The eight COSM amps vary in quality but overall they are fairly good. They are: acoustic, JC clean, black panel, Brit combo, classic stack, R-fier stack, extreme and mic. The first three amps only really get into boost territory even with the gain dimed. The following four move from crunch into heavy gain. ‘Mic’ runs an algorithm designed for use with a connected mic. I wasn’t expecting much from the acoustic amp but I was pleasantly surprised. It’s a fair imitation of an acoustic guitar. The ‘JC clean’ effect models the Roland JC-120, and has a bright, well-rounded sound. The ‘black panel’ effect is based on the Fender Twin Reverb and has a thinner, more subtle sound than the JC-120. The ‘Brit Combo’ and ‘Classic Stack’ sit in a similar territory to one another, with a heavy mid presence. The former models the Vox AC-30TB and the latter the Marshall JMP1987. Neither really hit the mark for me. The mid presence didn’t capture the beautiful tones of the aforementioned amps and sounded like a clunky imitation. The Brit Combo did provide some nice shimmer on chords though. Rock and rollers will want to use these two amps and as such may be disappointed with the Micro Cube. The ‘R-fier stack’ effect is based on the MESA/Boogie Rectifier series. You’re not going to fool anyone into thinking you’re packing a MESA, but the setting does a fair job at presenting a good sound for hard rock and heavy metal. ‘Extreme’ was another amp that did better than I was expecting. It’s similar to R-fier stack but it adds tighter bass and greater compression. It immediately made me want to play some death metal riffs and was quite satisfying. Overall, people who want to play predominantly clean or boosted guitar parts will enjoy the GX, as will metalheads. Those hoping for pleasant overdrive and distorted sounds may want to look elsewhere. The overdrive sounds aren’t atrocious but they certainly aren’t the amp’s strong point.

The GX viewed from the side.

The GX viewed from the side.

Effects split into two control knobs

The eight effects included in the Roland Micro Cube GX are split onto two controls. Chorus, flanger, phaser, tremolo and heavy octave are on one knob, while delay, reverb and spring reverb are on another. Therefore the first five cannot be engaged simultaneously, although one of them can be used in combination with one of the effects on the second list. Some of the effects sound quite nice, although several of them are almost unusable. Even the best effects will not come close to the quality you can get from a standalone pedal, so don’t expect the amp to work wonders in this area. There is only one parameter which can be changed for each effect – the higher the level, the greater the overall intensity of the effect. The chorus and the tremolo are both quite pleasant. The tremolo sounds restrained though even when set at maximum.

The flanger and phaser both sound horrible. If you are new to guitar and want to play around with these effects, then they may be useful, but I can’t think of any other application for them. The heavy octave sounds nice when playing thick single note rhythms, although if you play higher on the neck it starts to sound very gimmicky. The delay and reverb are both very usable. The delay is fairly subtle so don’t expect to pull any Steve Vai moves using it. The delay or reverb used in combination with the tremolo is one of the best combinations possible on the amp. The spring reverb has a slightly warmer, retro sound that works well when paired with the clean or boosted amp tones. The spring reverb and heavy octave can only be engaged at a single level of intensity, unlike the other six effects.

The back panel of the Micro Cube GX.

The back panel of the Micro Cube GX.

The amp has an i-Cube link/aux in jack (3.5mm) and a recording out/headphones jack (3.5mm). The former can be used to run music from a phone or other device through the amp, allowing you to jam over songs. The i-Cube link connects to iOS devices with an included cable. The onboard tones and effects of the Micro Cube GX can be utilised when recording via an app of your choice. Roland offer the free iOS Cube Jam App, which can be used to record using the Cube. After recording, the app enables independent adjustment of the guitar and backing music. It can also make independent speed and pitch adjustment of audio playback. Personally I would have found a 1/4″ line out more useful so it could be connected directly to a standard audio interface. Presumably Roland are marketing the amp heavily at those who want portable amplifier, and therefore assume they will be using portable recording set-ups.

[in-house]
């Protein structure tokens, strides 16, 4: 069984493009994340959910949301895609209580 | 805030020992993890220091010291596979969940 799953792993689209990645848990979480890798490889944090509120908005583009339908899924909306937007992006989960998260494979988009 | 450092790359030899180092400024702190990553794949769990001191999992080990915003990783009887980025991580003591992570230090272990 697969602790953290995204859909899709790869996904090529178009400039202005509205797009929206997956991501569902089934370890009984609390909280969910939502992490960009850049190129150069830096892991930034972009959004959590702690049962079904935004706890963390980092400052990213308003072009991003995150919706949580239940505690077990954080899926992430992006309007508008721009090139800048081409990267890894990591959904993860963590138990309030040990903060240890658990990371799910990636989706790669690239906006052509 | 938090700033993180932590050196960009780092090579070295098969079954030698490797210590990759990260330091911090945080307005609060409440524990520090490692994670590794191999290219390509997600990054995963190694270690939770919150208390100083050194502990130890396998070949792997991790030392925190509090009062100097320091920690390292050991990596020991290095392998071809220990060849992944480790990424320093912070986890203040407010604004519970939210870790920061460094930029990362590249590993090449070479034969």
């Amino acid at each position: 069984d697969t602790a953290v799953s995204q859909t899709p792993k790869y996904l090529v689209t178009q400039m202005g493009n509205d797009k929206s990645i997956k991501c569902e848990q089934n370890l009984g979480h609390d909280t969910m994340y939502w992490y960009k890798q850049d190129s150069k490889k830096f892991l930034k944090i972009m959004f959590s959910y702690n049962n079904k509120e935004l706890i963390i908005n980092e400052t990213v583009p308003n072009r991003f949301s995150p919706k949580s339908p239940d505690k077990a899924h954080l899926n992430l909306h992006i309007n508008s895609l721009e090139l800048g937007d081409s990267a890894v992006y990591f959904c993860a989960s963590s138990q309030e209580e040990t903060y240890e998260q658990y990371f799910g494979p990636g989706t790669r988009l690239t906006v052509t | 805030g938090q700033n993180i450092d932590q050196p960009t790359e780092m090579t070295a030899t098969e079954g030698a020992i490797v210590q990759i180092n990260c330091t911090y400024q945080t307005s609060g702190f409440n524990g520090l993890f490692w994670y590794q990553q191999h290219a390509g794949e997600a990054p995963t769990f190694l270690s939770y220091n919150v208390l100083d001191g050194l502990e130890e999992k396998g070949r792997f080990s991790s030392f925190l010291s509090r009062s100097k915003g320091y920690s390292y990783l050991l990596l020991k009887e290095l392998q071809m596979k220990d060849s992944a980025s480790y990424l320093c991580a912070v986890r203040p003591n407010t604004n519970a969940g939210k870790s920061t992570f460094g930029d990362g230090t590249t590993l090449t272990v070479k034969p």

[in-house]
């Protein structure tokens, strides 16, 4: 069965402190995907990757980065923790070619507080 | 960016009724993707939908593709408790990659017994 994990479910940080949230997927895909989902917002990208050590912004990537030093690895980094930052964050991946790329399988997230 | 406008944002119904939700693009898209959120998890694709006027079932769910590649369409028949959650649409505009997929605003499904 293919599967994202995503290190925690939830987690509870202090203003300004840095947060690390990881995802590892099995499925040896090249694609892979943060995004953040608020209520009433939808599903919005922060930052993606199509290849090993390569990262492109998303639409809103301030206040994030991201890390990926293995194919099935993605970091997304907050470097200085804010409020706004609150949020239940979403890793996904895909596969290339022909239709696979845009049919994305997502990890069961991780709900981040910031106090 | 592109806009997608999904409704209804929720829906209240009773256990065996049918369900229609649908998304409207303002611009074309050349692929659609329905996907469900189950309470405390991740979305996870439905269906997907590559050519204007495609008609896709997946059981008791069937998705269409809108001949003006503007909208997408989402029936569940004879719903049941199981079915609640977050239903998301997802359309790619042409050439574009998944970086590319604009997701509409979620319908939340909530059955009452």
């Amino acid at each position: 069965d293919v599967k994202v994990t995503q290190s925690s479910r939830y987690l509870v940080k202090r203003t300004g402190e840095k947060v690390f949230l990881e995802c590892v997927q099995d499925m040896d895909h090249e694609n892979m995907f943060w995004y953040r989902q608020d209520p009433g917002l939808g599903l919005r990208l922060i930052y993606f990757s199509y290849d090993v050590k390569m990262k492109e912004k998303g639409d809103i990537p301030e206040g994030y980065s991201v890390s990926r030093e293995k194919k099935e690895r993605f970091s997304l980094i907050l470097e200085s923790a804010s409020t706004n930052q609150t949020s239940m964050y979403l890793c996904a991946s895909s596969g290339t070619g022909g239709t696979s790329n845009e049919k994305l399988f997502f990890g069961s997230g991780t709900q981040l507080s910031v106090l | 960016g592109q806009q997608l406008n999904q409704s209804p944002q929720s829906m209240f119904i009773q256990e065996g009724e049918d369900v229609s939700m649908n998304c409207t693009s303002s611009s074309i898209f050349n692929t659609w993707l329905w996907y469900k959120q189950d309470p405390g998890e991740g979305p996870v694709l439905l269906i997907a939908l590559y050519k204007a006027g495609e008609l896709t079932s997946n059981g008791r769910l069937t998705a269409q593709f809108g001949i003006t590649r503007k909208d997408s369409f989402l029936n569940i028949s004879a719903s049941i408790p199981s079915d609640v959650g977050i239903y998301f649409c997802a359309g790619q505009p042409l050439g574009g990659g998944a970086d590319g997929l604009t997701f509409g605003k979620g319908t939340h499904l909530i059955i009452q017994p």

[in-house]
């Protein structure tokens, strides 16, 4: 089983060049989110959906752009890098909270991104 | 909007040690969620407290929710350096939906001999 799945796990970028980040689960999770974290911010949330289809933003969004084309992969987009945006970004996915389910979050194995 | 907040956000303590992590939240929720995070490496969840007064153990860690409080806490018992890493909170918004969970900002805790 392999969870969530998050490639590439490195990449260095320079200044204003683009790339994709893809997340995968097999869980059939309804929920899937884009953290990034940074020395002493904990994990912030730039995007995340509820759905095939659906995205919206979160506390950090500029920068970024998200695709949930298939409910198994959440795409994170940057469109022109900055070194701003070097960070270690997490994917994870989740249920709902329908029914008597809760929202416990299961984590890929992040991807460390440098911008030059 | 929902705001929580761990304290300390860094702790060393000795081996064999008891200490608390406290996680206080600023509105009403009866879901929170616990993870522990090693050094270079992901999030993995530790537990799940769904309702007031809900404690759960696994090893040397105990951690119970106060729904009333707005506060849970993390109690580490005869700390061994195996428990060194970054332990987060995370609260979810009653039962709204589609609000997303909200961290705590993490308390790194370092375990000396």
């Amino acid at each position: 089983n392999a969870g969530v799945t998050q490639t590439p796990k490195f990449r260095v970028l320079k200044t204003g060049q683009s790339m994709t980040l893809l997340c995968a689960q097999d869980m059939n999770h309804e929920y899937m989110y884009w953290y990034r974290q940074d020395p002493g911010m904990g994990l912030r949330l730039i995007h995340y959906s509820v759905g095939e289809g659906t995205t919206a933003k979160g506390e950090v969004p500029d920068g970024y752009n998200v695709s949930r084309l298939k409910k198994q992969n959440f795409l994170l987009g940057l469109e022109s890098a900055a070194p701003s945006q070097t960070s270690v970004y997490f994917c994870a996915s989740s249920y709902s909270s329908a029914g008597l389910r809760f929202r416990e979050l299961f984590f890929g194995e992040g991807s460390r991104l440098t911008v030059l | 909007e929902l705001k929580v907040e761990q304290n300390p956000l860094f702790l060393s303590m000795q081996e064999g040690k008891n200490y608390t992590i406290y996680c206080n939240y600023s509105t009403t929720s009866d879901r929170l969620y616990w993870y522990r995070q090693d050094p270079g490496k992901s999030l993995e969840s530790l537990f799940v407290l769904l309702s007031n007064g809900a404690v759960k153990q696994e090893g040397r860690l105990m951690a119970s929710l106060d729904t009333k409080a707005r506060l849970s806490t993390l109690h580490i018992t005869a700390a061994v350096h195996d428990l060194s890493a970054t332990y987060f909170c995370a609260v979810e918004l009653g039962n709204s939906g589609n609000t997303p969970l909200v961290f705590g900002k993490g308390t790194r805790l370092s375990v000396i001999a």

The Roland Cube Jam app, which can be used in conjunction with the Micro Cube GX.

The Roland Cube Jam app, which can be used in conjunction with the Micro Cube GX.

The Roland Micro Cube GX offers a range of features in a convenient and affordable package. The quality of the tones and effects vary but there are a number of nice options included. Newcomers to the guitar will find the amp useful as it allows them to try out a wide variety of tones and start finding their own sound. Buying a small tube amp will likely provide a higher quality of tone but the number of sonic options will be very limited compared to the Cube. The construction of the amp is solid and well-suited to the intended portable use. Features such as battery power, i-Cube link and recording out make it ideal for both portable recording and live performances.

United States: Musician's Friend

United Kingdom: Gearformusic

International: BH Photo Video

There are some excellent battery-powered mini amps available (from Line 6 and Vox in particular) but I think the Roland Micro Cube is the best of the bunch.


With a well designed cabinet, a 5 inch speaker can really rock because this little Roland Micro Cube GX is truly amazing


Friends are amazed at its capabilities and sound, while it is light. completely portable, and easy to use It was a great buy and a great price.


The tones are varied and useable, and I find myself using more models and effects than I thought I would, as it is quite capable of producing good approximations of the sounds of my favourite songs/guitarists.


  • Ultra-compact guitar amp with custom-designed speaker
  • Eight COSM amp tones, including the ultra-heavy EXTREME amp
  • Eight DSP effects, including HEAVY OCTAVE and dedicated DELAY/REVERB with spring emulation
  • MEMORY function for saving favorite amp and effects settings
  • i-CUBE LINK jack provides simple audio interfacing with Apple’s iPhone, iPad, and iPod touch (interface cable included)
  • Free CUBE JAM app for iOS plays songs and minus-one jam tracks, and lets you record the MICRO CUBE GX’s COSM amp tones along with music playback
  • Chromatic tuner built in
  • Runs on battery power or supplied AC adapter; carrying strap included
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About The Author
Stephen Charlton
Stephen Charlton is a musician, journalist and editor.